Healthy vs. Toxic Relationships: Are they slowly killing you?
Regardless if you are an introvert or extrovert, building and maintaining valuable relationships in our life is a necessity. Whether that is with your family, friends, or significant other–they all add meaning to your life, for better or worse.
Even the most introverted person craves acceptance from others. This is a natural tendency of human nature. There is nothing wrong with that.
Relationships are essential to our personal, emotional, and spiritual self-growth. We may not necessarily realize this or perceive them as such, but they matter in more ways than we would often like to admit. Whether you had or continue to have negative, toxic relationships in your life or positive, healthy relationships, both the good and bad have shaped you into the person you are today.
How does one begin to define healthy relationships apart from toxic?
More often than not, we know whether someone is right for us within the first few seconds of meeting them. Princeton psychologists, Janine Willis and Alexander Todorov confirm that, “all it takes is a tenth of a second to form an impression of a stranger from their face, and that longer exposures don’t significantly alter those impressions.”
Though, this is not enough to differentiate between what constitutes a healthy versus an unhealthy relationship; both affect your wellness in more ways than we would often like to admit. There are so many factors that go into play when determining this and often what appears on the surface is rarely what is lying underneath. Frequently, what we perceive as “normal” about a certain individual or “flaws” to justify their toxicity will only worsen over time.
For starters, healthy relationships should help you grow as an individual. Your significant other should complement your life, not complete it. You’ve probably heard this one too many times, but if you are not happy with yourself, how can you be happy with someone else or let alone, make another individual happy? It all starts and ends with you.
Being together all the time is not actually a good thing. You need to value the other person’s time and personal space. In a healthy relationship, you should have free time to do what you like, on top of spending time together. In a toxic relationship, you stick to each other at all times. The only way you can grow closer to one another is if you give each other room to grow apart first.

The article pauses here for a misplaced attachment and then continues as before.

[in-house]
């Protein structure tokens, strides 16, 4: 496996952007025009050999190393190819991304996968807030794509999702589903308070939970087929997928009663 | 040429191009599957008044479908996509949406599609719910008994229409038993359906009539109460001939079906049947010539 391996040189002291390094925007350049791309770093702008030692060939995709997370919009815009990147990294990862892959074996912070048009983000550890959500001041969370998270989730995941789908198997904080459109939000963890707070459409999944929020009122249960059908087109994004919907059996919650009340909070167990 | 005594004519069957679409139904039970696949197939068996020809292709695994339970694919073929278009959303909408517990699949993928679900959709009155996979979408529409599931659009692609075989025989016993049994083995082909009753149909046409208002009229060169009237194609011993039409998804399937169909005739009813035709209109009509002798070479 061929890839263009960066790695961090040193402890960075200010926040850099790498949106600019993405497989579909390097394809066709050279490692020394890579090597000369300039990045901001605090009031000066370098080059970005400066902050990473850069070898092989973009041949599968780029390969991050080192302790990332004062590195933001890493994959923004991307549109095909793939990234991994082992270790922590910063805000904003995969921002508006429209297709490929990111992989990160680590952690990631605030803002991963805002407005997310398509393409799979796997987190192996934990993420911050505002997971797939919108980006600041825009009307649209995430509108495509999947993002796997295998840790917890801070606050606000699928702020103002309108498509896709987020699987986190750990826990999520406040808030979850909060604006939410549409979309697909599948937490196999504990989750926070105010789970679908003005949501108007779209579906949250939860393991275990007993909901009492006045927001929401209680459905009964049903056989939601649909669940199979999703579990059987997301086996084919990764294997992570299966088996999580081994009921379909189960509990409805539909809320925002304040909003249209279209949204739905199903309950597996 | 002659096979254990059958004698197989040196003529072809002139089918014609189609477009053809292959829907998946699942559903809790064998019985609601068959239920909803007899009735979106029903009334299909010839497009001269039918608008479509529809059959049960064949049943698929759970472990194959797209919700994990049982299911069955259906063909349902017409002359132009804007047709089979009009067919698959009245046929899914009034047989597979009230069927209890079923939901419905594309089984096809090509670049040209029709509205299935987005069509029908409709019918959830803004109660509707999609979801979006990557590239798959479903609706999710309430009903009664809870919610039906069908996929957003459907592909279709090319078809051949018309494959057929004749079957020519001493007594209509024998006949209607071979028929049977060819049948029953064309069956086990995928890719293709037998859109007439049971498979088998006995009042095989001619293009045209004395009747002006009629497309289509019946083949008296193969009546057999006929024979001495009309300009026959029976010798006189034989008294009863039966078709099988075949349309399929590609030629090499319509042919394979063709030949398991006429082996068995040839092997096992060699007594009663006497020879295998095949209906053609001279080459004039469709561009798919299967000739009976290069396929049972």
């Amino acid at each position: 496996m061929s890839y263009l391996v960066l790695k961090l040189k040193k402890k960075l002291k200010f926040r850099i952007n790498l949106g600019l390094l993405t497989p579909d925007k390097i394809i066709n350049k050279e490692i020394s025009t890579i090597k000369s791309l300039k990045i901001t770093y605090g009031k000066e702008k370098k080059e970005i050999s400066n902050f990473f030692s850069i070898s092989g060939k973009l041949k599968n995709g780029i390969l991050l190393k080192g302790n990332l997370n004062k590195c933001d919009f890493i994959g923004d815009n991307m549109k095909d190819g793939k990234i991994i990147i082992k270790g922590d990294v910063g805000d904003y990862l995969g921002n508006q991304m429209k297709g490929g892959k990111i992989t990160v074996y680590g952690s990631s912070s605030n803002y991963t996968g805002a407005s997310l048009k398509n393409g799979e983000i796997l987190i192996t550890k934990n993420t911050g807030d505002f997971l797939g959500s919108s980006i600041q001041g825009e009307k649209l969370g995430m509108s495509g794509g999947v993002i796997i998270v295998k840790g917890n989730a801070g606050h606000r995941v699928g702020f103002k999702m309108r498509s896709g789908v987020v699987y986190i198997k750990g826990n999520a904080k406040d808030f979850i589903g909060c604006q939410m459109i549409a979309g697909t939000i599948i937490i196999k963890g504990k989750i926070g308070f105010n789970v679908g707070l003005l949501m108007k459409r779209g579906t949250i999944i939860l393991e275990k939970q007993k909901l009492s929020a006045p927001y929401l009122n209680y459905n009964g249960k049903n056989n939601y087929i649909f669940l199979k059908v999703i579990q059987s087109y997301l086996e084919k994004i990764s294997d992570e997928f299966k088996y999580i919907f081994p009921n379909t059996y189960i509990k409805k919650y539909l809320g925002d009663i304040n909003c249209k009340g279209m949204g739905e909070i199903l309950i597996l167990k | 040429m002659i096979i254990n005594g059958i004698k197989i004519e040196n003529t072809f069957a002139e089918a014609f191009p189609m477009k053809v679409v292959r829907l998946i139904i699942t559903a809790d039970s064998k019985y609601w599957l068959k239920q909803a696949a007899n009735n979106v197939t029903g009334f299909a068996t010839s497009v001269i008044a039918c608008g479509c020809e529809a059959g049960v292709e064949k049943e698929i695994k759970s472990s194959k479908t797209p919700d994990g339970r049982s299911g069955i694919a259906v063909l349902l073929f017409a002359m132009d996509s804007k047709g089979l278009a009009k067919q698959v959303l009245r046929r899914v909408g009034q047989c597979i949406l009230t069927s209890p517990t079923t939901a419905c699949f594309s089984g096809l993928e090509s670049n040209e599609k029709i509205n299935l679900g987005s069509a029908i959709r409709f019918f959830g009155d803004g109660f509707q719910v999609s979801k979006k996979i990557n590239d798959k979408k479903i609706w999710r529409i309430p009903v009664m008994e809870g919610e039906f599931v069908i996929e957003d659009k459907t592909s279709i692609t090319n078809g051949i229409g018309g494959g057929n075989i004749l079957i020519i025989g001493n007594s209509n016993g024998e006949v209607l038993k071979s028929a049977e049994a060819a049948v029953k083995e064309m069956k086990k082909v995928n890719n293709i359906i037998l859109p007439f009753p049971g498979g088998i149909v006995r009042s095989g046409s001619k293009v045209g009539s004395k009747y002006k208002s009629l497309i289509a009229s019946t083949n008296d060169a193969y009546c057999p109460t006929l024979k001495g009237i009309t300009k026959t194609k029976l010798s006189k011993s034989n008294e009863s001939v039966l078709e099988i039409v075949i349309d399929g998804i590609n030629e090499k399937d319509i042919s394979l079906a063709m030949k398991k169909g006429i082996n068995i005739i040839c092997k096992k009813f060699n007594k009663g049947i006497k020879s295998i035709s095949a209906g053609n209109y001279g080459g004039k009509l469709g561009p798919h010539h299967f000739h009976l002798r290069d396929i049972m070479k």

If you are in a healthy relationship, you shouldn’t have to hinder maintaining or building meaningful relationships with others, develop hobbies, or discover your passions without revolving your entire life around your “other half”. People in a healthy relationship have personal growth by learning from each other versus people in a toxic relationship remain the same no matter how long the relationship lasts.
In a healthy relationship, being there for one another means rejoicing in each other’s accomplishments. Your significant other should want the best for you and celebrate your achievements together. If you notice they become insecure or jealous, when you move ahead or try to stop you from acquiring your goals, consider these are warning signs of a toxic relationship.
A healthy relationship is comprised of trust, open communication, and compromise. If you feel the need to constantly check each other’s phone or social media accounts–this is another sign of a toxic relationship. On the contrary, in a healthy relationship, there is a solid foundation of trust established that alleviates the need for snooping or spying around. If you both trust each other completely, there should be no need for this type of behavior.
No relationship is perfect, in fact, if you have never had a disagreement or argument–that might signify one of you isn’t being entirely honest. Transparency means everything. Misunderstandings or conflicts in any kind of relationship are normal and can even strengthen the relationship. In a healthy relationship, the couple uses conflicts as a way to enhance each other’s mutual understanding and work together to fix the problem–not ignore it. On the other hand, in a toxic relationship, the couple avoids communicating when something goes wrong or fall into unhealthy patterns of frequent disagreements.
Sharing similar values and traditions makes a healthy relationship. In the same sense, willing to compromise on each other’s differences plays a critical component to reaching an agreement. Opposites attract, but if you find yourselves always heading in different directions without willing to compromise–then consider this a red flag. Additional signs of a toxic relationship is if that person does not admit to their own faults, think they’re always right, or they’re in denial of their own mistakes.
On a final note, in a healthy relationship, both partners should be equal in a relationship. What this means is that one person should not dominate the relationship, making it a toxic one. The entire purpose of a partnership, should include both partners’ opinions and status. Regardless of what your gender is, your financial situation looks like, or what your career is, in a healthy relationship, no one acts or feels more “superior” than the other. You are together for a reason, you should need and thrive on each other, not put each other down.
Though, it’s much easier said than done, if someone or something is making you more upset than happy–they are not worth your time. Do not be afraid to walk away from relationships, friendships, or a job that no longer serves you for the better. You will thank yourself later.